Monday, 23 May 2011

Death of a Salesman by Arthur Miller


"Pop, I'm nothing! I'm nothing, Pop. Can't you understand that? There's no spite in it any more. I'm just what I am, that's all."

Sorry, but this write-up will be less of a literary review and more of a rambling personal reflection. In Arthur Miller’s Death of a Salesman, the author completely eschews with subtlety and is adamant to emphasize the failure of the American Dream. Nonetheless, the didacticism of the narrative does not mitigate Miller’s social, political and economic ideologies or the play’s core emotional resonance for that matter. The evil of capitalism and the blind pursuit of financial success as a meaningless endeavor capable of destroying lives are made abundantly clear.

Having read the play at this particular stage in my life was a real wake-up call. The play managed to reflect my own anxieties and failures in life regarding my current deplorable financial situation and bleak future. Sure, I have made many mistakes in the past but it is embarrassing and downright pathetic that at the age of 25 I am still working for minimum wage. This job has chipped away at my soul for seven years and left me empty without any hope to continue living. Similar to Willy Loman, I was deceived into thinking that working hard would allow the opportunity to move up in this business where I could establish a name for myself and earn respect from my employers. Wrong. They could not care less about me regardless of the dedication and the large amount of years put in working my tail off for them. I’m just another name on the peon payroll, a ghost that allows the cog in the machine to continue functioning. The familiar idiom of "keeping up with the Joneses" has never been an issue although recently I have become more self-conscious of my predicament. Most people I know around my age are well on their way to building a prosperous future for themselves, which largely stems from having an actual career that pays salary. They drive their own car and have a place of their own instead of living in their parent's basement. They have the luxury of purchasing whatever their heart desires. They can take vacations and travel the world. Many of them are even getting married or involved in a serious relationship. I understand that a large portion of my misery is a result of failing to graduate from college and similar to Biff, I’ve become a disappointment to my parents for not amounting to anything other than an incompetent deadbeat. Every work shift is struggle to refrain myself from committing suicide and that is usually a sign that it is time to find a new profession. I'd love to finally quit and tell my boss to go to hell but I’m stuck in a catch-22 situation. Without the proper education credentials, I am doomed to work other monotonous, perfunctory and degrading jobs that will not be any different.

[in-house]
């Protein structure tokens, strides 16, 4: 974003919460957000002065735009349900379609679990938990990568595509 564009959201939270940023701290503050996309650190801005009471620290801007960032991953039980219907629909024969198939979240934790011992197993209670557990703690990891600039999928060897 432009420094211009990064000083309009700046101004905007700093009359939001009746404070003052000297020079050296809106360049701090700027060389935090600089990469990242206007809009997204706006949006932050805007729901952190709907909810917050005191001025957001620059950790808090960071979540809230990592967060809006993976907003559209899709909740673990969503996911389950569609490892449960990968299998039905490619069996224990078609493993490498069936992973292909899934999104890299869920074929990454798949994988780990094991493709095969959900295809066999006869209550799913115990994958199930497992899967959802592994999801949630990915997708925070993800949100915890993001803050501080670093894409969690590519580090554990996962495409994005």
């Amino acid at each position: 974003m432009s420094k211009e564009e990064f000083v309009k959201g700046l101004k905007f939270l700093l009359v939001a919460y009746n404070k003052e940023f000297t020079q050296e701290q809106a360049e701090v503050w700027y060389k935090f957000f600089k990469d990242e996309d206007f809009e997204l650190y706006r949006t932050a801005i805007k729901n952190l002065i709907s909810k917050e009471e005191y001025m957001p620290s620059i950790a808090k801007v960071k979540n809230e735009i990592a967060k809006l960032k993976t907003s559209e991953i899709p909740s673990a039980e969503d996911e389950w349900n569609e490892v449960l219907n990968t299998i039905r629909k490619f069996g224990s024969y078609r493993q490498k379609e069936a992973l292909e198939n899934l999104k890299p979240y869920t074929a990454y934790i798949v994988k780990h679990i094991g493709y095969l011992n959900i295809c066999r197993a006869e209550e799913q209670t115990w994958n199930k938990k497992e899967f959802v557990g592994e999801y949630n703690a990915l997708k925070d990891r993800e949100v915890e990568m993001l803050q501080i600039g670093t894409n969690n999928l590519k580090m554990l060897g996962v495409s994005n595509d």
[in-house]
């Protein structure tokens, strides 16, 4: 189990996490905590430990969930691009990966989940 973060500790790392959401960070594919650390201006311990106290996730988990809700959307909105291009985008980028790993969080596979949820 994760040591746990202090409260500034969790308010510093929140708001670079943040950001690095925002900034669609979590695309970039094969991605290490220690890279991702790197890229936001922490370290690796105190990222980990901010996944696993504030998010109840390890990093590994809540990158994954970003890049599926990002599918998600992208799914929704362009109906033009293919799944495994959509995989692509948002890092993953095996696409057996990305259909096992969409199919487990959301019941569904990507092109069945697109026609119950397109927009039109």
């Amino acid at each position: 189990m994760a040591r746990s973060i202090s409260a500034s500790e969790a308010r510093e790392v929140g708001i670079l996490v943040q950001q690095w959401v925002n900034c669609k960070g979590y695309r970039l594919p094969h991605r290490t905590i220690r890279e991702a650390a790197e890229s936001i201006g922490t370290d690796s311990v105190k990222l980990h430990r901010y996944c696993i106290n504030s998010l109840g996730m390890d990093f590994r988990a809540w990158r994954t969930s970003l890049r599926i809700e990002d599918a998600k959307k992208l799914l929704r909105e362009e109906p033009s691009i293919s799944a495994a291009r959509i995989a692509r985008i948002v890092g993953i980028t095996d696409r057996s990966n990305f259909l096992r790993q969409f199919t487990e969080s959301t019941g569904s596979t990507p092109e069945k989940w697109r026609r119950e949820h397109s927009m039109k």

I am faced with two options: I could take the Willy Loman route and commit suicide for being a failure in life by making the mistake of conforming to the hypocrisies of the capitalist system. Or, I could be like Biff and find the strength to reject capitalism; try to do something positive with my life and find happiness despite the lack of a steady income. The latter sounds mighty appealing but I'm not sure if the wandering bohemian lifestyle is for me. Maybe it is about time I grew up and actually applied myself instead of being scared to move forward. Quitting my shitty job and finding a way to finish college would probably be a positive step in the right direction but then again, would such actions not be paradoxical, eventually leading me to become another working drone of the system? Ugh, I don't even know what the hell I am talking about anymore.


Read from May 20 to 22, 2011 

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